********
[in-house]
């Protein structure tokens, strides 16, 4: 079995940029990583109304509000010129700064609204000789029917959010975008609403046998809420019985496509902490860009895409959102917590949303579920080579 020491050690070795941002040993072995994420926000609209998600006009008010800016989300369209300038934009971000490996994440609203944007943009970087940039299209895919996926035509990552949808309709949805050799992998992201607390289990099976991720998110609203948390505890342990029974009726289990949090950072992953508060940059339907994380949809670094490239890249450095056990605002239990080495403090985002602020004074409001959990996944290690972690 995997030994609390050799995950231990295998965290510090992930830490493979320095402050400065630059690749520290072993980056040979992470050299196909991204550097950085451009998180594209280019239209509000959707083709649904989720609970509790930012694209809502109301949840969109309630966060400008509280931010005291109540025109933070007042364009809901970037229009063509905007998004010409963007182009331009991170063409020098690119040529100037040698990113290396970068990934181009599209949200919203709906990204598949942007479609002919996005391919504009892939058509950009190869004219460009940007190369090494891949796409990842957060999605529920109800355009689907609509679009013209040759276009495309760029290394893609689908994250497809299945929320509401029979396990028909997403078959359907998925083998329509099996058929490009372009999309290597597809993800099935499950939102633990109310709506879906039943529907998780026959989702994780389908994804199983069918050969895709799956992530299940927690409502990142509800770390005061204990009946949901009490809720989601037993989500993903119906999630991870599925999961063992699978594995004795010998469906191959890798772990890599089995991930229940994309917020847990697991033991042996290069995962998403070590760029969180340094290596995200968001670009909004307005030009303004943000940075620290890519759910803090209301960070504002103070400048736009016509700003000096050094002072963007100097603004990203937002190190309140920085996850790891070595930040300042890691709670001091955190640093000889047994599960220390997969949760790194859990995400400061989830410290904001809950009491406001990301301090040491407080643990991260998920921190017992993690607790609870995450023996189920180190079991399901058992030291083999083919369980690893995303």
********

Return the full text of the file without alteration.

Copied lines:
[in-house]
């Protein structure tokens, strides 16, 4: 079995940029990583109304509000010129700064609204000789029917959010975008609403046998809420019985496509902490860009895409959102917590949303579920080579 020491050690070795941002040993072995994420926000609209998600006009008010800016989300369209300038934009971000490996994440609203944007943009970087940039299209895919996926035509990552949808309709949805050799992998992201607390289990099976991720998110609203948390505890342990029974009726289990949090950072992953508060940059339907994380949809670094490239890249450095056990605002239990080495403090985002602020004074409001959990996944290690972690 995997030994609390050799995950231990295998965290510090992930830490493979320095402050400065630059690749520290072993980056040979992470050299196909991204550097950085451009998180594209280019239209509000959707083709649904989720609970509790930012694209809502109301949840969109309630966060400008509280931010005291109540025109933070007042364009809901970037229009063509905007998004010409963007182009331009991170063409020098690119040529100037040698990113290396970068990934181009599209949200919203709906990204598949942007479609002919996005391919504009892939058509950009190869004219460009940007190369090494891949796409990842957060999605529920109800355009689907609509679009013209040759276009495309760029290394893609689908994250497809299945929320509401029979396990028909997403078959359907998925083998329509099996058929490009372009999309290597597809993800099935499950939102633990109310709506879906039943529907998780026959989702994780389908994804199983069918050969895709799956992530299940927690409502990142509800770390005061204990009946949901009490809720989601037993989500993903119906999630991870599925999961063992699978594995004795010998469906191959890798772990890599089995991930229940994309917020847990697991033991042996290069995962998403070590760029969180340094290596995200968001670009909004307005030009303004943000940075620290890519759910803090209301960070504002103070400048736009016509700003000096050094002072963007100097603004990203937002190190309140920085996850790891070595930040300042890691709670001091955190640093000889047994599960220390997969949760790194859990995400400061989830410290904001809950009491406001990301301090040491407080643990991260998920921190017992993690607790609870995450023996189920180190079991399901058992030291083999083919369980690893995303």